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Chelsea vs. Luton Town, FA Cup: Preview, team news, how to watch

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FA Cup fourth round action

FA CUP SEMI Soccer
Chelsea and Luton Town walk out into the Wembley sunshine in 1994
Photo by Steve Morton/EMPICS via Getty Images

Luton Town were familiar opposition a few decades ago, none more famously than on the grand Old Wembley stage in the 1994 FA Cup semifinals, when Glenn Hoddle’s Chelsea beat David Pleat’s Luton, 2-0, thanks to a Gavin Peacock brace.

Chelsea would go on to lose the final that followed, but have since experienced three decades of nearly unparalleled success, certainly in the club’s own history, on both the domestic and the European front.

Luton meanwhile were headed the other way. They suffered relegations in 1992, 1996, and 2001 to fall from the top flight (just prior to the advent of the Premier League) to the bottom tier of the Football League in the space of a decade. And worse was to come, as they went into administration twice before dropping out of the Football League entirely and into non-league football in 2009. They returned to the professional divisions five years later, and have since been on the rise, earning promotion to the Championship in 2019.

After that rollercoaster, they come to Stamford Bridge for the first time in 30 years, where emotions are just as heightened, yet look hilariously privileged compared to the visitors’ journey.

Date / Time: Sunday, January 24, 12.00 GMT; 7am EST; 5:30pm IST
Venue: Stamford Bridge, SW6
Referee: David Coote (on pitch); Peter Bankes (VAR)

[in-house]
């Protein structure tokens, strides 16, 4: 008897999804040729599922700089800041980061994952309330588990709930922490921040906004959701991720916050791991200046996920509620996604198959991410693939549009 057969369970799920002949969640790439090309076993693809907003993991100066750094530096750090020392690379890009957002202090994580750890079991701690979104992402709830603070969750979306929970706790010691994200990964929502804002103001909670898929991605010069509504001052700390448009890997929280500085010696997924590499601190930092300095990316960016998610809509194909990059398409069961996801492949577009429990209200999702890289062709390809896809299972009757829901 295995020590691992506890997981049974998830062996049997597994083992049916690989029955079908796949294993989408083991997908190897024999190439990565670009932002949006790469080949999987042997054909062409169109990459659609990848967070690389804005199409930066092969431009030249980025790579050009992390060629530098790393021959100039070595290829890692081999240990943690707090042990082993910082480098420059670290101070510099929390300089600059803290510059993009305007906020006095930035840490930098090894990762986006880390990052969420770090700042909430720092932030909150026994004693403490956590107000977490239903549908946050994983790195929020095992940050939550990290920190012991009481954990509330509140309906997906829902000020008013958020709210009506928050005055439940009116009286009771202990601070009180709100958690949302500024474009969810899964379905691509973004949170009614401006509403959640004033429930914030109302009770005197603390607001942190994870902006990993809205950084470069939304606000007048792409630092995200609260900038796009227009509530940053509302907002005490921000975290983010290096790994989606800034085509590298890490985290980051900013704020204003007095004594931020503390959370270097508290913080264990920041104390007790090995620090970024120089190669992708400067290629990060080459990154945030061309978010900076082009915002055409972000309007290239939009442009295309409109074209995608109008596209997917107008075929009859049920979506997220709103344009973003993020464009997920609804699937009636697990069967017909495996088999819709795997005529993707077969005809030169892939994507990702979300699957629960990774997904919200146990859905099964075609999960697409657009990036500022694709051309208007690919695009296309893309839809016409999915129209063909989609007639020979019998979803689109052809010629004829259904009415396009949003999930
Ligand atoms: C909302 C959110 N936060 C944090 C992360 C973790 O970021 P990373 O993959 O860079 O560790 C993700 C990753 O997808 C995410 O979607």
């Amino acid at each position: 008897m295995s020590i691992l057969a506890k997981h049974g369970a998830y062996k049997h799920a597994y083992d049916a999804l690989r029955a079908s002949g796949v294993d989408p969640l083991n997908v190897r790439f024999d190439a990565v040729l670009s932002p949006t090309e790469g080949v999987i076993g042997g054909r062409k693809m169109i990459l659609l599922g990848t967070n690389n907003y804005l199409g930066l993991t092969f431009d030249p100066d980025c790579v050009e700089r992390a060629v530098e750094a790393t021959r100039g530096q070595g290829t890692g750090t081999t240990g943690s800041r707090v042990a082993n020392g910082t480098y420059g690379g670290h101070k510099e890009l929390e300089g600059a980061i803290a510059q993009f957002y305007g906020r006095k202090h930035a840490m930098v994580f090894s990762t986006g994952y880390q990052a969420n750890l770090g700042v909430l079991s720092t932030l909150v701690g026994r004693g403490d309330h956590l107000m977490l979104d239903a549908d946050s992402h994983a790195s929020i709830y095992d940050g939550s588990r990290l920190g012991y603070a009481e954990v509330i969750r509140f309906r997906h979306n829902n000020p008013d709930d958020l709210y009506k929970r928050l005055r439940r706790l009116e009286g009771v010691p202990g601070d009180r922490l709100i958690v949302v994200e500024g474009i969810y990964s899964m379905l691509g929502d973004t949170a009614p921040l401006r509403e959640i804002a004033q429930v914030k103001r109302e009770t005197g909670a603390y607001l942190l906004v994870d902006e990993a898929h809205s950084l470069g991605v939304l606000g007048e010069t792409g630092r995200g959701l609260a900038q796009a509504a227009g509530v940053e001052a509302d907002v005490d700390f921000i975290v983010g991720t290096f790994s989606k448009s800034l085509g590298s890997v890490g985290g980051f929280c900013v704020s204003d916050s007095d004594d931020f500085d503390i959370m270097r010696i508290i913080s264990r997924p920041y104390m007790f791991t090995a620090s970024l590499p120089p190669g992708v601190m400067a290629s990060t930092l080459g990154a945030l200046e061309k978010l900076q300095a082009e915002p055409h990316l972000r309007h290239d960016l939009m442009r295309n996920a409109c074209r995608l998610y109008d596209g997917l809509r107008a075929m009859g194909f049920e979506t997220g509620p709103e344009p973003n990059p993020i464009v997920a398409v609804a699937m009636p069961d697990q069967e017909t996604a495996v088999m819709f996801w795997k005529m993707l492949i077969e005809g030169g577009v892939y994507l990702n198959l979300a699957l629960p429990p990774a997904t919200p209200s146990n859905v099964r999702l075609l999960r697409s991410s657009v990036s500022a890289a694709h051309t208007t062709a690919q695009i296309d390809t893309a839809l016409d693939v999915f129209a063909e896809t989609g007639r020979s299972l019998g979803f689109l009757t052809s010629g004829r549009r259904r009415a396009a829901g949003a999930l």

Forecast: Heavy sleet or snow showers, and I’m not making this up

On TV: BBC One (UK); none (USA); Sony TEN 2 (India); SuperSport Premier League (NGA); elsewhere
Streaming: BBC iPlayer (UK); ESPN+ (USA); Sony LIV (India); DStv Now (NGA) — We (WAGNH) have an affiliate link for ESPN+ if you’re in the US and would like to sign up for the best value in sports streaming (or, if you’re like me, sign up for the Disney-Hulu-ESPN+ bundle).

Chelsea team news: The focus is mostly on Frank Lampard, his job prospects, and how he is (or isn’t) handling the pressure, and that may be a good thing if it allows the team to find some confidence, some spirit, and some way to win a few games. I’d add tactics in there, but the head coach doesn’t think that’s important (at least in the short-term), so I guess we’re grinding and willing our way out of this make-or-break moment.

Can Lampard find some grinders in this team? That remains to be seen. He does have everyone available bar N’Golo Kanté, who’s grinding away at his latest hamstring injury. Oh, and certainly no chance of an Academy Day in this one, though Billy Gilmour seems tailor-made for an occasion and game such as this.

We have three home games in the next eight days. We must win them all.

Luton Town team news: The Hatters are firmly midtable in the Championship, with 5 wins, 5 draws, and 6 losses since the start of November, and 9 wins and 10 losses (6 draws) for the season. They’ve been significantly better at home than away, with just 1 win in their last 8 on their travels. Their defensive record also puts them in the middle of the pack in the division, though the same can’t be said of their attack, with just 21 goals scored in 25 league games.

Despite the gap in talent on paper, Luton manager Nathan Jones isn’t approaching this game as just a fun day out in the snow, but is rather preparing for it as a proper encounter, looking for the right balance between being “gung-ho” and “too negative”. Basically, they’re coming here to win, which would be laughably foolish in most years (given Chelsea’s almost perfect record against lower league opposition in such games), but is just another sign of the times this year.

None of the names on their team come across as eminently familiar. Kazenga LuaLua used to be a bit player at Newcastle back in the day, Brendan Galloway had a season with Everton once, while Ryan Tunnicliffe came through the Manchester United academy. George Moncur is the son of former West Ham midfield John Moncur. And Harry Cornick (not Connick) is a Chelsea fan. Most of their players seem to be in their mid-to-late 20s, and will surely relish this chance to stick it to a Premier League team.

Previously: Rewind the clock to that famous game in 1994, shall we, when goalkeeper shirts were amazing and Chelsea won 2-0.